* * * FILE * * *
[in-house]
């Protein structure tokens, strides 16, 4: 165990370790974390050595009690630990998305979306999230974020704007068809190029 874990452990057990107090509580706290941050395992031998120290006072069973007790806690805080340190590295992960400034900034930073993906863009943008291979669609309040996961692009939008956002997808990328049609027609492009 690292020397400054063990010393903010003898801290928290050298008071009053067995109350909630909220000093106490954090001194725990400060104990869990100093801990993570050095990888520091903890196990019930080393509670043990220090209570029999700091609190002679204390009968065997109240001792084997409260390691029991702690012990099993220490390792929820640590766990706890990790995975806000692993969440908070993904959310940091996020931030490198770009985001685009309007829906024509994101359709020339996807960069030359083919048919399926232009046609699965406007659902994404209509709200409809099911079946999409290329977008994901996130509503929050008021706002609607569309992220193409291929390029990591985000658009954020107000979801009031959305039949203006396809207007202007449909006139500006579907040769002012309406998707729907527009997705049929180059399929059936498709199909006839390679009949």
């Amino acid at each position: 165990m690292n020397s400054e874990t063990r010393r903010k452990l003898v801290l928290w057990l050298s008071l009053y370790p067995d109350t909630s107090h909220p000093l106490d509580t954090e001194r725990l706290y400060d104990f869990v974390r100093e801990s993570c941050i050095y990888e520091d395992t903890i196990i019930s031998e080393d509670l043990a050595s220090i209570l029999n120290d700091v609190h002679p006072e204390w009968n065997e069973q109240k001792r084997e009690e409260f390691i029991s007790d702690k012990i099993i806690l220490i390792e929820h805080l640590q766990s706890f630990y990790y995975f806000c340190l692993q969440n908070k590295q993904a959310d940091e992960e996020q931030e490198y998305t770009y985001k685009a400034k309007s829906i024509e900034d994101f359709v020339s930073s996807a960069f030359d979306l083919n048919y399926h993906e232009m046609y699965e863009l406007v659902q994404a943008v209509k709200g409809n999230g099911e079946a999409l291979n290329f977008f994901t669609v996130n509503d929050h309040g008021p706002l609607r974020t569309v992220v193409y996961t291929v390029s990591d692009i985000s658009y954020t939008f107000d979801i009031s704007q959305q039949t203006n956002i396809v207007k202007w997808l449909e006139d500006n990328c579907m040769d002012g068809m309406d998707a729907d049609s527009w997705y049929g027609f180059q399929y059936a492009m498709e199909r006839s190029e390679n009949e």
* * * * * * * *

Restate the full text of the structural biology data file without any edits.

[in-house]
């Protein structure tokens, strides 16, 4: 165990370790974390050595009690630990998305979306999230974020704007068809190029 874990452990057990107090509580706290941050395992031998120290006072069973007790806690805080340190590295992960400034900034930073993906863009943008291979669609309040996961692009939008956002997808990328049609027609492009 690292020397400054063990010393903010003898801290928290050298008071009053067995109350909630909220000093106490954090001194725990400060104990869990100093801990993570050095990888520091903890196990019930080393509670043990220090209570029999700091609190002679204390009968065997109240001792084997409260390691029991702690012990099993220490390792929820640590766990706890990790995975806000692993969440908070993904959310940091996020931030490198770009985001685009309007829906024509994101359709020339996807960069030359083919048919399926232009046609699965406007659902994404209509709200409809099911079946999409290329977008994901996130509503929050008021706002609607569309992220193409291929390029990591985000658009954020107000979801009031959305039949203006396809207007202007449909006139500006579907040769002012309406998707729907527009997705049929180059399929059936498709199909006839390679009949």
């Amino acid at each position: 165990m690292n020397s400054e874990t063990r010393r903010k452990l003898v801290l928290w057990l050298s008071l009053y370790p067995d109350t909630s107090h909220p000093l106490d509580t954090e001194r725990l706290y400060d104990f869990v974390r100093e801990s993570c941050i050095y990888e520091d395992t903890i196990i019930s031998e080393d509670l043990a050595s220090i209570l029999n120290d700091v609190h002679p006072e204390w009968n065997e069973q109240k001792r084997e009690e409260f390691i029991s007790d702690k012990i099993i806690l220490i390792e929820h805080l640590q766990s706890f630990y990790y995975f806000c340190l692993q969440n908070k590295q993904a959310d940091e992960e996020q931030e490198y998305t770009y985001k685009a400034k309007s829906i024509e900034d994101f359709v020339s930073s996807a960069f030359d979306l083919n048919y399926h993906e232009m046609y699965e863009l406007v659902q994404a943008v209509k709200g409809n999230g099911e079946a999409l291979n290329f977008f994901t669609v996130n509503d929050h309040g008021p706002l609607r974020t569309v992220v193409y996961t291929v390029s990591d692009i985000s658009y954020t939008f107000d979801i009031s704007q959305q039949t203006n956002i396809v207007k202007w997808l449909e006139d500006n990328c579907m040769d002012g068809m309406d998707a729907d049609s527009w997705y049929g027609f180059q399929y059936a492009m498709e199909r006839s190029e390679n009949e």